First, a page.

This is not a new topic for my blog.
But I felt compelled to write again, after driving today (being a Sunday and so no driver, have to find the way myself !). When the driver is driving the car, you just do something else inside the car and avoid looking out. Any focus on the traffic outside and the way you are being driven around is enough to give a newcomer the jitters.
I observed that my own way of driving a car has changed over the past several years of living in Mumbai. Previously I used to concentrate excessively on the car ahead of me and the three mirrors to see what is going on behind my car. I still sometimes do this, but mostly now I drive by instinct.
You have got to have a well-rounded 360 degree head in order to drive successfully in Mumbai, and you need to make guesstimates on how close the neighbouring car’s edge is located beside your own car’s rounded edges. This comes purely by instinct as geometrical analysis and data interpretation do not really help here on the roads. If we follow the rule that rectangles or squares move ahead in lanes on the road and you can avoid rupture by keeping the edges of the objects within the lane that you are driving, then you are headed for a disaster. That’s because of several reasons – in India, we not only have rectangles and squares, we have trapeziums, circles, ellipses, protractors, compasses, and long objects with seemingly no edges, on the roads at any time. We also have triangles and parallelograms. When you have a traffic comprising of all these objects with sometimes corrugated edges, and then you have roads in which the central dividers have swaying poles, and many a time big rocks or stones on the right edges of the road (India is on right-hand driving, which is the right way any way), then you can imagine the plight of an average driver like me.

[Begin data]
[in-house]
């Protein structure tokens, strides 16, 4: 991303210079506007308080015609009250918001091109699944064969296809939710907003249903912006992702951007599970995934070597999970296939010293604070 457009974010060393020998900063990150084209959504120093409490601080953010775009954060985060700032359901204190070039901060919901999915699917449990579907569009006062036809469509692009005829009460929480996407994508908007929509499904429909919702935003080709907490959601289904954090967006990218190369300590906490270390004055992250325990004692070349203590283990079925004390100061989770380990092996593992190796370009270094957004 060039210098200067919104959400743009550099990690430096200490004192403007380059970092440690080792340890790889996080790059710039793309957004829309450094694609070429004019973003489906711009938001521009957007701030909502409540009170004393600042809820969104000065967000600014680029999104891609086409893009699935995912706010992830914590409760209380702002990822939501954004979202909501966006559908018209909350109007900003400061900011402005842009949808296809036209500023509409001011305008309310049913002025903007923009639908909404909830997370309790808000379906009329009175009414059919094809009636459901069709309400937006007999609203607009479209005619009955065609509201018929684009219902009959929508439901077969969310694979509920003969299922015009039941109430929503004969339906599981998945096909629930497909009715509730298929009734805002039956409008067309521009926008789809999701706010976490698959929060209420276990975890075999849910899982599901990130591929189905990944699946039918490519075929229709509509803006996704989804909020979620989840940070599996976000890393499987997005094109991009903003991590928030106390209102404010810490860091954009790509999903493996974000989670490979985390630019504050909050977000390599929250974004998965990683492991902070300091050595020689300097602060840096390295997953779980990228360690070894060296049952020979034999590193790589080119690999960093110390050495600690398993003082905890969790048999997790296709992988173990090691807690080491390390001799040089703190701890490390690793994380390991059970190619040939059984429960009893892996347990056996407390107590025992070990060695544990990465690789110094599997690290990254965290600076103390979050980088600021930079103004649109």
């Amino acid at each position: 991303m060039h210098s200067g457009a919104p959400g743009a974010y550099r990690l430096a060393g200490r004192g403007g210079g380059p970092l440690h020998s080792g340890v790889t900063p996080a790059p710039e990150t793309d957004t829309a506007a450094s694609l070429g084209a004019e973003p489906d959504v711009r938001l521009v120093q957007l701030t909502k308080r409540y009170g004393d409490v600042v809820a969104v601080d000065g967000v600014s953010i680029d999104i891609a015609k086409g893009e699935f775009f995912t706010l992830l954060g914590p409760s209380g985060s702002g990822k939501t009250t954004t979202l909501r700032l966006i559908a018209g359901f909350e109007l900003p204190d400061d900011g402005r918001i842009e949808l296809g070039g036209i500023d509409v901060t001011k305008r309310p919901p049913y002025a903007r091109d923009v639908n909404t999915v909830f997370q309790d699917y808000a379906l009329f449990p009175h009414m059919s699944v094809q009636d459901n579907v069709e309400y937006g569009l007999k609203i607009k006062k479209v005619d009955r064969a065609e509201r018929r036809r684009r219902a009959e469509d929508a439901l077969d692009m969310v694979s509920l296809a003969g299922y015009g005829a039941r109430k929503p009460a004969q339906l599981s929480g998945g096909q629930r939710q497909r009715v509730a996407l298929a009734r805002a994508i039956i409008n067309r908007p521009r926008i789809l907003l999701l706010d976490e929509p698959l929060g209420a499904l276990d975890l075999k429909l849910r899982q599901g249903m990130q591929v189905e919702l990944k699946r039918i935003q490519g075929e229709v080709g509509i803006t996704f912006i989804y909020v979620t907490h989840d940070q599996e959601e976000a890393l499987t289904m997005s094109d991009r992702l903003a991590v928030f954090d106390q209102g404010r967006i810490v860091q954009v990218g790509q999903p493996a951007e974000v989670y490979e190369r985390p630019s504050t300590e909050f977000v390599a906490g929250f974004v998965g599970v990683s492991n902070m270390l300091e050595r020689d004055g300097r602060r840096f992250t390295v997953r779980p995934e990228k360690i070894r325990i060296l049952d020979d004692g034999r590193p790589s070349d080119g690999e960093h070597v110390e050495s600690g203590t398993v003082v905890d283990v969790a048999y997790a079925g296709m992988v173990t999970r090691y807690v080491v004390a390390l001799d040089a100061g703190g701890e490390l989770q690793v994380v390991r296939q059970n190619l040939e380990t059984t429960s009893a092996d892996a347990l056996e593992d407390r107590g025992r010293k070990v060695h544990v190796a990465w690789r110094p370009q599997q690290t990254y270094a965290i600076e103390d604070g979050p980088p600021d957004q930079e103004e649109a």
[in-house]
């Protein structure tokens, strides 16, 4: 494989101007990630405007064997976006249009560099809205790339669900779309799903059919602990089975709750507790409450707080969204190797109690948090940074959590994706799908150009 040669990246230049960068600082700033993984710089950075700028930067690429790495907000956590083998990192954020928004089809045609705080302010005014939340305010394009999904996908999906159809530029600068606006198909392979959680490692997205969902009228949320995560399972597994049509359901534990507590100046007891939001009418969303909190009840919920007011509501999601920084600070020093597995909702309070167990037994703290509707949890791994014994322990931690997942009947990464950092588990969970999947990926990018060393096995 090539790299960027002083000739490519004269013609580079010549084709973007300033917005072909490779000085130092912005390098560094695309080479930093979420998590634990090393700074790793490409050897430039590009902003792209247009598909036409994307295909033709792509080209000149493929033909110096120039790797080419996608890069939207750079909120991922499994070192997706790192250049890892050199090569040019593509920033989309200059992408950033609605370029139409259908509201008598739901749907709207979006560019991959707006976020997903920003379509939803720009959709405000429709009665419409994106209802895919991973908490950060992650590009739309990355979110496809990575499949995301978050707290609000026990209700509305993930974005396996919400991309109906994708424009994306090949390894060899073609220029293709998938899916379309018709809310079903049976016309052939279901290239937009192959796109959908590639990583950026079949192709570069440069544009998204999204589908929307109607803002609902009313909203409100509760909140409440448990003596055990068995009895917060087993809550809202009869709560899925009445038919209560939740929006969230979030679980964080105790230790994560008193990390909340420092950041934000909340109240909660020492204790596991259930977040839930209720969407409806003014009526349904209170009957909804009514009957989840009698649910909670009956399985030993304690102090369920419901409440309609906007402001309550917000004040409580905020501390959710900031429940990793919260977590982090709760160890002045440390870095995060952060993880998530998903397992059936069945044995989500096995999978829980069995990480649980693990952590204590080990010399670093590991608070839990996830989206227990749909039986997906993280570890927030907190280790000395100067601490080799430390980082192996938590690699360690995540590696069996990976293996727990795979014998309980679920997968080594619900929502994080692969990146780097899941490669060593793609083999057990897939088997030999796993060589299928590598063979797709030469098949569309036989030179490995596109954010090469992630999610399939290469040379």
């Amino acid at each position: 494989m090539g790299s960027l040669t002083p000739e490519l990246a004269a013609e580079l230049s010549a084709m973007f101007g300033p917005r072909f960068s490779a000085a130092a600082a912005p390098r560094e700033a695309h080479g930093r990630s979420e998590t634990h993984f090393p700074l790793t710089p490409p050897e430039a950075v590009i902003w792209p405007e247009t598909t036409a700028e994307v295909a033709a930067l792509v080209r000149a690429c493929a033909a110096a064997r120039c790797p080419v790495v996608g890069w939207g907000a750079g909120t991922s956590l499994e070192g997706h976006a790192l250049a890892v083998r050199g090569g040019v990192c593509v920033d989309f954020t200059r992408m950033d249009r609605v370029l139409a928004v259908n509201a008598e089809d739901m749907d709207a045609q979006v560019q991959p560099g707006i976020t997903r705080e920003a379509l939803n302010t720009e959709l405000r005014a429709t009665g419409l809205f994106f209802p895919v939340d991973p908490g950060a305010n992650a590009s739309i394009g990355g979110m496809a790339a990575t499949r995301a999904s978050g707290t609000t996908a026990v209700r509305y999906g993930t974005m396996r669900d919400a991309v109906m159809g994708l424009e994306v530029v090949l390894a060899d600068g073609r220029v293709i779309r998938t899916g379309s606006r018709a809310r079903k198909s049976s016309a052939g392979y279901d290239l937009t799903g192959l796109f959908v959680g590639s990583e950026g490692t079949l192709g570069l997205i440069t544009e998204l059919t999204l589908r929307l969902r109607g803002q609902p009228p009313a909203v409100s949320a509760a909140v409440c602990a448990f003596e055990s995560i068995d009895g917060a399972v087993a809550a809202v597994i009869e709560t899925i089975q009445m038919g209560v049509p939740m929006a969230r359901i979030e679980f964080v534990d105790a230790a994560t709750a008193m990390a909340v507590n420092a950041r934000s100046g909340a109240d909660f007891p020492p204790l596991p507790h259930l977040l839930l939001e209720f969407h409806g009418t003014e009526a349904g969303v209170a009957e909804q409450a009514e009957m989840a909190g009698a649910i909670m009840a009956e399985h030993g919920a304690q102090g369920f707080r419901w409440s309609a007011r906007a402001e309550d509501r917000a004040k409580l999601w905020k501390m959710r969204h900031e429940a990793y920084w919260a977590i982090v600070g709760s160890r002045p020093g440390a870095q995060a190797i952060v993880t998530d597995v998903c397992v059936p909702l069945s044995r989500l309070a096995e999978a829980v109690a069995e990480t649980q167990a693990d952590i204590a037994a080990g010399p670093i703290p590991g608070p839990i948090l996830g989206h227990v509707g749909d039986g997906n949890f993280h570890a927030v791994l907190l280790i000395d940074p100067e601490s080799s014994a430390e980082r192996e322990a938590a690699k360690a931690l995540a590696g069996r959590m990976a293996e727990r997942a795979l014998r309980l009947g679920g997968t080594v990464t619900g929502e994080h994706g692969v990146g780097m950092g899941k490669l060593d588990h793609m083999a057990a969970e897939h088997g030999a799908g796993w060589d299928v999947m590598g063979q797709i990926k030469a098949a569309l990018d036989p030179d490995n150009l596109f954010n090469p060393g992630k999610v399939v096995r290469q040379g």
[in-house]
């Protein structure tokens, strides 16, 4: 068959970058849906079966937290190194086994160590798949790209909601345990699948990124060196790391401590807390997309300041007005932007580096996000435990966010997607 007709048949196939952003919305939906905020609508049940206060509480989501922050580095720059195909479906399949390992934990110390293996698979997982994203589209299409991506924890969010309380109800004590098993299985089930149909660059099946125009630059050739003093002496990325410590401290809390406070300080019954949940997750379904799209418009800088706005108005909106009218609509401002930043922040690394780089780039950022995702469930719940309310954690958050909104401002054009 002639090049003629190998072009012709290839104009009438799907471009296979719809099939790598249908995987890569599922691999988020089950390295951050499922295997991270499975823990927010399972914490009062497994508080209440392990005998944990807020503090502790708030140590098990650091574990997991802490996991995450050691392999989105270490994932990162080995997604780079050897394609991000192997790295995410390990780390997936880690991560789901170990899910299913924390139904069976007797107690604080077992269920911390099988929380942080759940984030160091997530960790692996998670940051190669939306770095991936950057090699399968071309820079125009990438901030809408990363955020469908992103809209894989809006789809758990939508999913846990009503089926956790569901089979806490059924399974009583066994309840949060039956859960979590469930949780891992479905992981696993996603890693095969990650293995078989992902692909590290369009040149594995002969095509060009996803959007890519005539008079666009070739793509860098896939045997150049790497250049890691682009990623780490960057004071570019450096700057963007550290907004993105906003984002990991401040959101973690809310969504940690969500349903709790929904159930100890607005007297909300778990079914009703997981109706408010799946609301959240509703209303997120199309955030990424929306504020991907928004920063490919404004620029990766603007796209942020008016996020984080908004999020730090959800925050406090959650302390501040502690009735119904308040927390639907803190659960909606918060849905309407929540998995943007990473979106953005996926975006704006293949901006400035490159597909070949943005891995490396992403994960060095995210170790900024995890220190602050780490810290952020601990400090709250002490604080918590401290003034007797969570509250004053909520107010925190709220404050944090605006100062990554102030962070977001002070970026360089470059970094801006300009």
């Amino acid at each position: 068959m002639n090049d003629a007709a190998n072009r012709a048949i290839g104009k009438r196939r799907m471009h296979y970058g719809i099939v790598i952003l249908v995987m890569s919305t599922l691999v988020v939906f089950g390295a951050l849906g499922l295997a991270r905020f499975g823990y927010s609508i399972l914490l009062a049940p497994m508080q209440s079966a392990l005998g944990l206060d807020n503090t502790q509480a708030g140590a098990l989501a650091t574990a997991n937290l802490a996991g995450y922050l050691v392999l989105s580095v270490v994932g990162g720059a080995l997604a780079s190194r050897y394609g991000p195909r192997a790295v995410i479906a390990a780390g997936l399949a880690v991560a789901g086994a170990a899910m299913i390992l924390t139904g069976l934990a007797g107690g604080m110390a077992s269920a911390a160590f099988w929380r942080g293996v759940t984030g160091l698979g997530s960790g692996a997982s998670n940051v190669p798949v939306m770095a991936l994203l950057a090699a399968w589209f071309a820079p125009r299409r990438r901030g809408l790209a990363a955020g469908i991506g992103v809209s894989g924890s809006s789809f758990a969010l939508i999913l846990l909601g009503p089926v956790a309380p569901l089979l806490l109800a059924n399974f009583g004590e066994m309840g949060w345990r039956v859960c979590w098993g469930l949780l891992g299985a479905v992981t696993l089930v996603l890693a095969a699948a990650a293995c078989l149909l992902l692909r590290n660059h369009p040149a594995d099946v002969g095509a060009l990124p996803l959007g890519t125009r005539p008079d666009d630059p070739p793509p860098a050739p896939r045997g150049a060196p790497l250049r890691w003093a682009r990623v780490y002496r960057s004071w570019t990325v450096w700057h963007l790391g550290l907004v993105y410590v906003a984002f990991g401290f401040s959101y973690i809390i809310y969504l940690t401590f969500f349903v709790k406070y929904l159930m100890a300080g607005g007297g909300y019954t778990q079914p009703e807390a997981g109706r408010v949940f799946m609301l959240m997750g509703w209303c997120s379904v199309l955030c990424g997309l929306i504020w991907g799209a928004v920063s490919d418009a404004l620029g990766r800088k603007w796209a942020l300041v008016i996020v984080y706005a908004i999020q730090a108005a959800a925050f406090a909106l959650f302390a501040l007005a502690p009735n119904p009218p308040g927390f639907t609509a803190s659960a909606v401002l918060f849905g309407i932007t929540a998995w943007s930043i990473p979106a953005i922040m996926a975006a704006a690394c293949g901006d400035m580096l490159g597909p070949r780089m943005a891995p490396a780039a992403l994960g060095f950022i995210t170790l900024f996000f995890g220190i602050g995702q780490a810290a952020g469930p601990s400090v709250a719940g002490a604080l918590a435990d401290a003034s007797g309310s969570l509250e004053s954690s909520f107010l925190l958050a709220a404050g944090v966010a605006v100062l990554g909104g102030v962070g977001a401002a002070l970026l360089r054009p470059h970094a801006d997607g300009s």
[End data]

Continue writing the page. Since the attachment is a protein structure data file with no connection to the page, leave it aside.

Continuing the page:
I sometimes use the horsepower of the car to surge ahead when the traffic lights turn green, but I found that it is not always a good idea. Yes, I could create a distance between myself and the guys on my sides and back, but it does not work all the time even if I am first off the mark. The reason is simple. The pedestrians do not care about traffic signals, they keep crossing one by one – the dad first, the mom next, and then couple of children after them, or a trolley full of objects which could anytime spill over on to the road which needs to cross despite the traffic signal urging the pedestrians to stop. Apart from this unique “continuous crossing” behaviour of Indian pedestrians, we also have the super duper bikers, who have just learnt how to use their new bikes, and always use parabolic trajectories to overtake others on the road, whether the traffic signals work or not. So, when I am the first vehicle on my lane in the road, I am always almost surrounded by a bevy of bikers, just like the Prime Minister or President of India, or may be the Chief Minister of the state. This is because the bikers like the right most lane, which gives them the adrenalin rush to beat the cars and prove that parabola and ellipsoid are better geometrical figures as compared to cuboid.